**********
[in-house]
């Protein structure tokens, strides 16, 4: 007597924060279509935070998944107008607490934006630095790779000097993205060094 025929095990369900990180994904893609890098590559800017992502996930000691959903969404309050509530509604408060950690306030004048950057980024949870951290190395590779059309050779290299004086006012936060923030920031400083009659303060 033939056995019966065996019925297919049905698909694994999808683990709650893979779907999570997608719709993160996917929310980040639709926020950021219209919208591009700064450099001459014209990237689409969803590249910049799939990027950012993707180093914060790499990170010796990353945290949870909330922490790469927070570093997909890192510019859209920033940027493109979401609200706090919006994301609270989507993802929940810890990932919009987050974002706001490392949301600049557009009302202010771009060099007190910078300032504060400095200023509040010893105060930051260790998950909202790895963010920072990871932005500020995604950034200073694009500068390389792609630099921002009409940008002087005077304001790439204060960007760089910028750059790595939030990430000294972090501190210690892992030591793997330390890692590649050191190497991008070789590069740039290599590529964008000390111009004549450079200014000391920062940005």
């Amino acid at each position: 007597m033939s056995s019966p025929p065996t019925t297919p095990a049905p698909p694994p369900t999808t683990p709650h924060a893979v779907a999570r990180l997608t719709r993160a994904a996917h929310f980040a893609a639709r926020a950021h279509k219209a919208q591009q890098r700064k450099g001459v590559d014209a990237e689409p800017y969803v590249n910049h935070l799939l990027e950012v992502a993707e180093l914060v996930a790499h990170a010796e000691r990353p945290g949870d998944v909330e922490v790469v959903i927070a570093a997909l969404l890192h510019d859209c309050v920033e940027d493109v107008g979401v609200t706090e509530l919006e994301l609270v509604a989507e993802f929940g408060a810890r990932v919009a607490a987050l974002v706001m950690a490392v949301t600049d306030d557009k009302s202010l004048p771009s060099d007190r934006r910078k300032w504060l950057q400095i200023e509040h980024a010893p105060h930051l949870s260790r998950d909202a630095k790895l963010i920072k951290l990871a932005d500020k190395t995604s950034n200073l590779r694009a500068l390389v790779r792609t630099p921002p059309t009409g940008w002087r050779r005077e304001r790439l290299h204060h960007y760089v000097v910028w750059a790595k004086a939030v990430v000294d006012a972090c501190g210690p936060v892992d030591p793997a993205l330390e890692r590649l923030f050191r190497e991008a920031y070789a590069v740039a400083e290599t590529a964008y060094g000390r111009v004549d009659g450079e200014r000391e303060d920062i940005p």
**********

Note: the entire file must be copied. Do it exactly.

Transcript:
[in-house]
């Protein structure tokens, strides 16, 4: 007597924060279509935070998944107008607490934006630095790779000097993205060094 025929095990369900990180994904893609890098590559800017992502996930000691959903969404309050509530509604408060950690306030004048950057980024949870951290190395590779059309050779290299004086006012936060923030920031400083009659303060 033939056995019966065996019925297919049905698909694994999808683990709650893979779907999570997608719709993160996917929310980040639709926020950021219209919208591009700064450099001459014209990237689409969803590249910049799939990027950012993707180093914060790499990170010796990353945290949870909330922490790469927070570093997909890192510019859209920033940027493109979401609200706090919006994301609270989507993802929940810890990932919009987050974002706001490392949301600049557009009302202010771009060099007190910078300032504060400095200023509040010893105060930051260790998950909202790895963010920072990871932005500020995604950034200073694009500068390389792609630099921002009409940008002087005077304001790439204060960007760089910028750059790595939030990430000294972090501190210690892992030591793997330390890692590649050191190497991008070789590069740039290599590529964008000390111009004549450079200014000391920062940005």
């Amino acid at each position: 007597m033939s056995s019966p025929p065996t019925t297919p095990a049905p698909p694994p369900t999808t683990p709650h924060a893979v779907a999570r990180l997608t719709r993160a994904a996917h929310f980040a893609a639709r926020a950021h279509k219209a919208q591009q890098r700064k450099g001459v590559d014209a990237e689409p800017y969803v590249n910049h935070l799939l990027e950012v992502a993707e180093l914060v996930a790499h990170a010796e000691r990353p945290g949870d998944v909330e922490v790469v959903i927070a570093a997909l969404l890192h510019d859209c309050v920033e940027d493109v107008g979401v609200t706090e509530l919006e994301l609270v509604a989507e993802f929940g408060a810890r990932v919009a607490a987050l974002v706001m950690a490392v949301t600049d306030d557009k009302s202010l004048p771009s060099d007190r934006r910078k300032w504060l950057q400095i200023e509040h980024a010893p105060h930051l949870s260790r998950d909202a630095k790895l963010i920072k951290l990871a932005d500020k190395t995604s950034n200073l590779r694009a500068l390389v790779r792609t630099p921002p059309t009409g940008w002087r050779r005077e304001r790439l290299h204060h960007y760089v000097v910028w750059a790595k004086a939030v990430v000294d006012a972090c501190g210690p936060v892992d030591p793997a993205l330390e890692r590649l923030f050191r190497e991008a920031y070789a590069v740039a400083e290599t590529a964008y060094g000390r111009v004549d009659g450079e200014r000391e303060d920062i940005p």